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In a paper published in BMC Complementary and Alternative Medicine (a peer-reviewed, open access journal) scientists reported that a hot-water extract of the leaves of Moringa Oleifera inhibited the growth of all pancreatic cell lines tested.

Called the “miracle tree”, Moringa Oleifera, Lam. (Moringaceae) is a tree that grows widely in the tropics and subtropics of Asia and Africa. Its leaves have been traditionally consumed by Asian village people, but it is a relatively novel food material in the western world . Moringa Oleifera contains several phytochemicals, some of which are of special interest because of their medicinal properties. Leaves of Moringa Oleifera contain flavonoid pigments, such as kaempferol, rhamnetin, isoquercitrin and kaempferitrin. In addition, these leaves are rich in a group of the glycoside compounds, glucosinolates and isothiocyanates as well as beta-sitosterol, glycerol-1-(9-octadecanoate), 3-O-(6'-O-oleoyl-beta-D-glucopyranosyl), and beta-sitosterol-3-O-beta-D-glucopyranoside, all of which have demonstrated anti-cancer properties in-vitro. An in-vitro study using human KB cells as a cancer model has shown that Moringa Oleifera leaf extract exerts strong anti-tumor activity. In addition, different leaf extracts of Moringa Oleifera generate significant cytotoxic effects on human multiple myeloma, ovarian, lung and liver cultured cell lines. A list of these studies can be seen on Pubmed here.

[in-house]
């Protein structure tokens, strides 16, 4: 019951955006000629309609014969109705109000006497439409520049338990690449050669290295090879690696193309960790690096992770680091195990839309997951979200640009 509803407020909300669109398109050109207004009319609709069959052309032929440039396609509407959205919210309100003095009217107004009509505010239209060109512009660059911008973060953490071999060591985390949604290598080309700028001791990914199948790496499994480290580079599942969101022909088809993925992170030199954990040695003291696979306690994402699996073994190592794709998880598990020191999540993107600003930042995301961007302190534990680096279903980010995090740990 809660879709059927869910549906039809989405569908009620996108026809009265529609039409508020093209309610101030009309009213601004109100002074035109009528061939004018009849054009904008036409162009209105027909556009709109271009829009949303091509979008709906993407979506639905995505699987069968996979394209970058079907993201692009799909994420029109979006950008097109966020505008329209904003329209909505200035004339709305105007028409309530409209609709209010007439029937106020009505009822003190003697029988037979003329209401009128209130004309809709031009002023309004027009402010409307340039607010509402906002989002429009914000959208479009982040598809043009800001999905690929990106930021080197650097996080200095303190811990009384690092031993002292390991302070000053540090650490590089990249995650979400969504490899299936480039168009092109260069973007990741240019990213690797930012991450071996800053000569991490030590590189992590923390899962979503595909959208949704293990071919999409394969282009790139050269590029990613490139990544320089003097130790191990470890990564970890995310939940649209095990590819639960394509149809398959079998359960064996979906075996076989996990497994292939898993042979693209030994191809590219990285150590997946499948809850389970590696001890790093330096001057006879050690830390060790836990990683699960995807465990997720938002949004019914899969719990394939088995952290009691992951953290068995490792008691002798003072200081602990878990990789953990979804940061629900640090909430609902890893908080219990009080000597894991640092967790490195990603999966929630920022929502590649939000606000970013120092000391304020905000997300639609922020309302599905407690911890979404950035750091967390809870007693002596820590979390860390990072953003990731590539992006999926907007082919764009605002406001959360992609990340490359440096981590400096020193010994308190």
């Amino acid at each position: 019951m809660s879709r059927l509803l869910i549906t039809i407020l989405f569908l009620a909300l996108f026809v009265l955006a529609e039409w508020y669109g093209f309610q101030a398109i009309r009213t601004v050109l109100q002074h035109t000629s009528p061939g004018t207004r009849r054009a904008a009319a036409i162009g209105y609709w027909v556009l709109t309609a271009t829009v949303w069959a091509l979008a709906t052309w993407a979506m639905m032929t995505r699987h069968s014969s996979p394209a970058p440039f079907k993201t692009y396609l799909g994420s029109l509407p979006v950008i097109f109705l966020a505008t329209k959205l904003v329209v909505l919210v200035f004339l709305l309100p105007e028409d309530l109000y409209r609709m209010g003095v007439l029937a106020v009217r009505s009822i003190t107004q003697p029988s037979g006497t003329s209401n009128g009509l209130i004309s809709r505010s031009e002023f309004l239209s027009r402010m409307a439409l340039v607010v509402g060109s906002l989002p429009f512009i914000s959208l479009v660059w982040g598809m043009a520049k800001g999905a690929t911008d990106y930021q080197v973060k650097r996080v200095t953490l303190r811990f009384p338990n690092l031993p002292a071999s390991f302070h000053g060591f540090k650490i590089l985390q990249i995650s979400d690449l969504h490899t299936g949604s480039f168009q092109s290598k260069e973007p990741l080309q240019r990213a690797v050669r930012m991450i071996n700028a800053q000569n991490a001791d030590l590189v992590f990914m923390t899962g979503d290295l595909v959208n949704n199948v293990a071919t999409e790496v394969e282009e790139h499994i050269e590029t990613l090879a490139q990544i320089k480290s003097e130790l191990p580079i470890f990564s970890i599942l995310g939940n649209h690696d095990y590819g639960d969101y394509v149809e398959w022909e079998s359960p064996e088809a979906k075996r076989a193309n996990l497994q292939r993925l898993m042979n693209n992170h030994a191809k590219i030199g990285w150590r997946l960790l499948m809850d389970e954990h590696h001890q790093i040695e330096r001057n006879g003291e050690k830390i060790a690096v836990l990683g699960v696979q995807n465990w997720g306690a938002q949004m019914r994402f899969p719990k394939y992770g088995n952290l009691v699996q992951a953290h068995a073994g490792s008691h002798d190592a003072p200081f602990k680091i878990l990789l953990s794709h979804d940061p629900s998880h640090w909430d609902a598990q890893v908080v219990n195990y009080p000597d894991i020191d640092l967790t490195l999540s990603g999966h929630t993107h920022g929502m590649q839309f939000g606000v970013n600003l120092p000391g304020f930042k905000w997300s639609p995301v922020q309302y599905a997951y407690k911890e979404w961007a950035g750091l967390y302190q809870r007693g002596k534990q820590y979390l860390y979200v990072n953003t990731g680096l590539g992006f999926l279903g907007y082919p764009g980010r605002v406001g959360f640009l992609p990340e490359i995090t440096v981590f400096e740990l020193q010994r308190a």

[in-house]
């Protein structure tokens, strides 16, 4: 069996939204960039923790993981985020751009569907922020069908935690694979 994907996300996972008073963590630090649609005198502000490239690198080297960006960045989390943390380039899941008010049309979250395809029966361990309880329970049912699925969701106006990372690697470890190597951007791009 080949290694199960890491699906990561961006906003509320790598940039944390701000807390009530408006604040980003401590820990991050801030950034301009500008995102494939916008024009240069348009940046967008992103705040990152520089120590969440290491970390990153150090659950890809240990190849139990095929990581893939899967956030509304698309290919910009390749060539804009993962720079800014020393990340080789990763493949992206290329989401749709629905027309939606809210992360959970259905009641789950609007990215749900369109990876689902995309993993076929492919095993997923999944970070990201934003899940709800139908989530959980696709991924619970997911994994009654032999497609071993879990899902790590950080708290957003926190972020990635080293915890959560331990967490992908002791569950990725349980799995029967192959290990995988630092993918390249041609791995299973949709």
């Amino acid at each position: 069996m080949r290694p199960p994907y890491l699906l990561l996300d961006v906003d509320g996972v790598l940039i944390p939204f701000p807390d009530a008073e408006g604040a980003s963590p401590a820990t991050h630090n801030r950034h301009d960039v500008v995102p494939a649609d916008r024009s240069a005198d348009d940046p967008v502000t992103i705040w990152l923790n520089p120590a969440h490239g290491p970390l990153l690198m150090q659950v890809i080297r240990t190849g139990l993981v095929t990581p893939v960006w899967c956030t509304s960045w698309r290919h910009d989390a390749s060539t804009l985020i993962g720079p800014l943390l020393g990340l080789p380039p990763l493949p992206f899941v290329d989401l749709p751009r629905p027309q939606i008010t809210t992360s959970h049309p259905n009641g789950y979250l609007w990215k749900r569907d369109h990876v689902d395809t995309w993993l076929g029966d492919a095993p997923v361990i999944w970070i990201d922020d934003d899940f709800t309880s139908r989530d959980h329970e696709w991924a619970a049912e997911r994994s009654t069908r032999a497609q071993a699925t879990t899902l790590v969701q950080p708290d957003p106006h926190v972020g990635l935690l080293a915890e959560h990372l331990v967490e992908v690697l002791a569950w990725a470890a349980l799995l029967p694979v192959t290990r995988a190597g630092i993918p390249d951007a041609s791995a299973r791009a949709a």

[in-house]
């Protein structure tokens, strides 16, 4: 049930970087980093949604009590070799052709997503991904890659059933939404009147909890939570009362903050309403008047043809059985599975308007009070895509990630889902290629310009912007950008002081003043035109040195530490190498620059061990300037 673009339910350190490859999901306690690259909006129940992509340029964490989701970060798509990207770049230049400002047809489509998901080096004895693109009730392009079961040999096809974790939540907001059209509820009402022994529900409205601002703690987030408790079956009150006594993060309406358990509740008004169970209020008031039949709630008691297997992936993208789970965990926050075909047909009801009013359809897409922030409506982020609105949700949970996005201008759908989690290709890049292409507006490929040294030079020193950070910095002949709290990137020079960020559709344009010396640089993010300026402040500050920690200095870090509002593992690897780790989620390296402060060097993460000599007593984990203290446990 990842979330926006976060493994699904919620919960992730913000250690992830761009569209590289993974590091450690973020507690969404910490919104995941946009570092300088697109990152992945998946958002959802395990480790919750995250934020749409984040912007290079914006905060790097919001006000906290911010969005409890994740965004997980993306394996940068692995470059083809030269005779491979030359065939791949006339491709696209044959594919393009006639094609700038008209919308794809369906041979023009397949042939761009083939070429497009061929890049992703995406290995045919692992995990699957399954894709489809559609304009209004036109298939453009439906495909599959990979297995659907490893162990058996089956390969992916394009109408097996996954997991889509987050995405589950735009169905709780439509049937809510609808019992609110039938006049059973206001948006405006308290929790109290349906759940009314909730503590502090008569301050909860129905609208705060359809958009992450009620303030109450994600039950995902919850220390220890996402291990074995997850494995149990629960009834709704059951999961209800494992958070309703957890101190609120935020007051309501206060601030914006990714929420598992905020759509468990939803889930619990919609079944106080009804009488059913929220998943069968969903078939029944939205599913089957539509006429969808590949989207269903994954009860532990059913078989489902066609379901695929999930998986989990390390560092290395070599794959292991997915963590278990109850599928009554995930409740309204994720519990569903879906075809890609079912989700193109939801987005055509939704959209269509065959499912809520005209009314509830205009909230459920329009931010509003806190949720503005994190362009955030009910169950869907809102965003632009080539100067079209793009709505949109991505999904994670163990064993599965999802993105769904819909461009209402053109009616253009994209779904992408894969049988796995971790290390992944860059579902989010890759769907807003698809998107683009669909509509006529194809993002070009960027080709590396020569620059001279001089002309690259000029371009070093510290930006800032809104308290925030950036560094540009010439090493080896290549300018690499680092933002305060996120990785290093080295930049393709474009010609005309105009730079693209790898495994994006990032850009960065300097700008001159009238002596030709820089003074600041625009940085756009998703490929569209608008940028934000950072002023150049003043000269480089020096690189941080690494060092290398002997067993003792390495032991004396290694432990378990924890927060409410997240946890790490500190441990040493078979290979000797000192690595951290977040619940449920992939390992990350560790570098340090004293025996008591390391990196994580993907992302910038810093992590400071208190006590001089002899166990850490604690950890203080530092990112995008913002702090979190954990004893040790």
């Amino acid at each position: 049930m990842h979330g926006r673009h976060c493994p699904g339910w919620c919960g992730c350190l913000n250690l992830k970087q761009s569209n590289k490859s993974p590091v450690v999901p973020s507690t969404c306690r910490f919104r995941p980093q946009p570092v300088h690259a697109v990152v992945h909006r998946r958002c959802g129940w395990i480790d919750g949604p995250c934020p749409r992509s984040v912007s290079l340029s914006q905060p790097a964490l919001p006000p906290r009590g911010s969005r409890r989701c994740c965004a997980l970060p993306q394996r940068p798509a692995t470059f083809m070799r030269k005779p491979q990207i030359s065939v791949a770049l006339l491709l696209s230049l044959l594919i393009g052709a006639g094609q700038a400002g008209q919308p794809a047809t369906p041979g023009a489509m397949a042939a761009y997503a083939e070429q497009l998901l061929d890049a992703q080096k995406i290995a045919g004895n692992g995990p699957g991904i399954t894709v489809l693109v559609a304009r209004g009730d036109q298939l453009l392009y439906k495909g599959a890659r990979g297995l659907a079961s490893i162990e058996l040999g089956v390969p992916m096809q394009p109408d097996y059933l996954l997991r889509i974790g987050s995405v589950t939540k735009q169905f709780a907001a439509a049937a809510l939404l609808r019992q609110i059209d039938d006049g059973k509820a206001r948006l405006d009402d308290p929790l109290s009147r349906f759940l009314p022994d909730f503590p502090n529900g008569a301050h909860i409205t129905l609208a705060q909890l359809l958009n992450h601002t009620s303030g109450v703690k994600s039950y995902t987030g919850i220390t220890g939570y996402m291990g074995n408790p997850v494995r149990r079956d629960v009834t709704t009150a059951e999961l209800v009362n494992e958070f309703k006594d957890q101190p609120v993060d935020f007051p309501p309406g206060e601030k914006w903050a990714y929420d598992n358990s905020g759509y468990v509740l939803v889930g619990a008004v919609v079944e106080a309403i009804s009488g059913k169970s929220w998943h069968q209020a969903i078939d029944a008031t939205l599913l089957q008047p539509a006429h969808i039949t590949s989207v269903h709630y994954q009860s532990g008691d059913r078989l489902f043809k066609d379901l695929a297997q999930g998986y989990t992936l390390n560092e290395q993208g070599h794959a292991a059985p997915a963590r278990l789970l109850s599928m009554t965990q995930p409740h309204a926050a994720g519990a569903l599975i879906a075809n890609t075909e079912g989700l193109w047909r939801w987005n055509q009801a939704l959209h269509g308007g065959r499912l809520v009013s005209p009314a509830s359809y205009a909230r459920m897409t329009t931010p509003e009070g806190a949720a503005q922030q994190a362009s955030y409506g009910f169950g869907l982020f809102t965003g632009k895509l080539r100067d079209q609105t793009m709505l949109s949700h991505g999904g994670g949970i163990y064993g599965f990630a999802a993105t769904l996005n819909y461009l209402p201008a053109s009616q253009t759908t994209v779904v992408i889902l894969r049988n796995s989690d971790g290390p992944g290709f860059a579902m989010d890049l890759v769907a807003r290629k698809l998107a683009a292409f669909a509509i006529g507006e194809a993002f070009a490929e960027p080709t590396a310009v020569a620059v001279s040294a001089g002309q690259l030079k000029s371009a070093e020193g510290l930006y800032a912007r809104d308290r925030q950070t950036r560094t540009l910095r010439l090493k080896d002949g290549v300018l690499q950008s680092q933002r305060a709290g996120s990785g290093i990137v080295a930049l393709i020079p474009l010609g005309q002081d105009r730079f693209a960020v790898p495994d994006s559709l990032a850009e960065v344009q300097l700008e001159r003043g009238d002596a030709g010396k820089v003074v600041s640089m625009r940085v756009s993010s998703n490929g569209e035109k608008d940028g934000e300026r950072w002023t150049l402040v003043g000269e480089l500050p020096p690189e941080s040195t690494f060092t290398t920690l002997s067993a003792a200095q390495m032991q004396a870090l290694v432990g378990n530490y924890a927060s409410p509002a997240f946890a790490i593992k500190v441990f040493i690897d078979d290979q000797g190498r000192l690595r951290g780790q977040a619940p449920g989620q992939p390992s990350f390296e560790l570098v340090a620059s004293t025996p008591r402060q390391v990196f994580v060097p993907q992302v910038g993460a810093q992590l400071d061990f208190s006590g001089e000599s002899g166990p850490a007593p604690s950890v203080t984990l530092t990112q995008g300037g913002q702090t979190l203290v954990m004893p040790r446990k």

Background

Fewer than 6% patients with adenocarcinoma of the pancreas live up to five years after diagnosis. Chemotherapy is currently the standard treatment, however, these tumors often develop drug resistance over time. Agents for increasing the cytotoxic effects of chemotherapy or reducing the cancer cells’ chemo-resistance to the drugs are required to improve treatment outcome. Nuclear factor kappa B (NF-kB), a pro-inflammatory transcription factor, reportedly plays a significant role in the resistance of pancreatic cancer cells to apoptosis-based chemotherapy. This study investigated the effect of aqueous Moringa Oleifera leaf extract on cultured human pancreatic cancer cells - Panc-1, p34, and COLO 357, and whether it can potentiates the effect of cisplatin chemotherapy on these cells.

Methods

The effect of Moringa Oleifera leaf extract alone and in combination with cisplatin on the survival of cultured human pancreatic cancer cells was evaluated by XTT-based colorimetric assay. The distribution of Panc-1 cells in the cell cycle following treatment with Moringa leaf extract was evaluated by flow cytometry, and evaluations of protein levels were via immunoblotting. Data of cell survival following combined treatments were analyzed with Calcusyn software.

Results

Moringa Oleifera leaf extract inhibited the growth of all pancreatic cell lines tested. This effect was significant in all cells following exposure to ≥0.75 mg/ml of the extract. Exposure of Panc-1 cells to Moringa leaf extract induced an elevation in the sub-G1 cell population of the cell-cycle, and reduced the expression of p65, p-IkBα and IkBα proteins in crude cell extracts. Lastly, Moringa Oleifera leaf extract synergistically enhanced the cytotoxic effect of cisplatin on Panc-1 cells.

Conclusion

Moringa Oleifera leaf extract inhibits the growth of pancreatic cancer cells, the cells NF-κB signaling pathway, and increases the efficacy of chemotherapy in human pancreatic cancer cells.

Source: http://www.ncbi.nlm.nih.gov/pmc/articles/PMC3765468/

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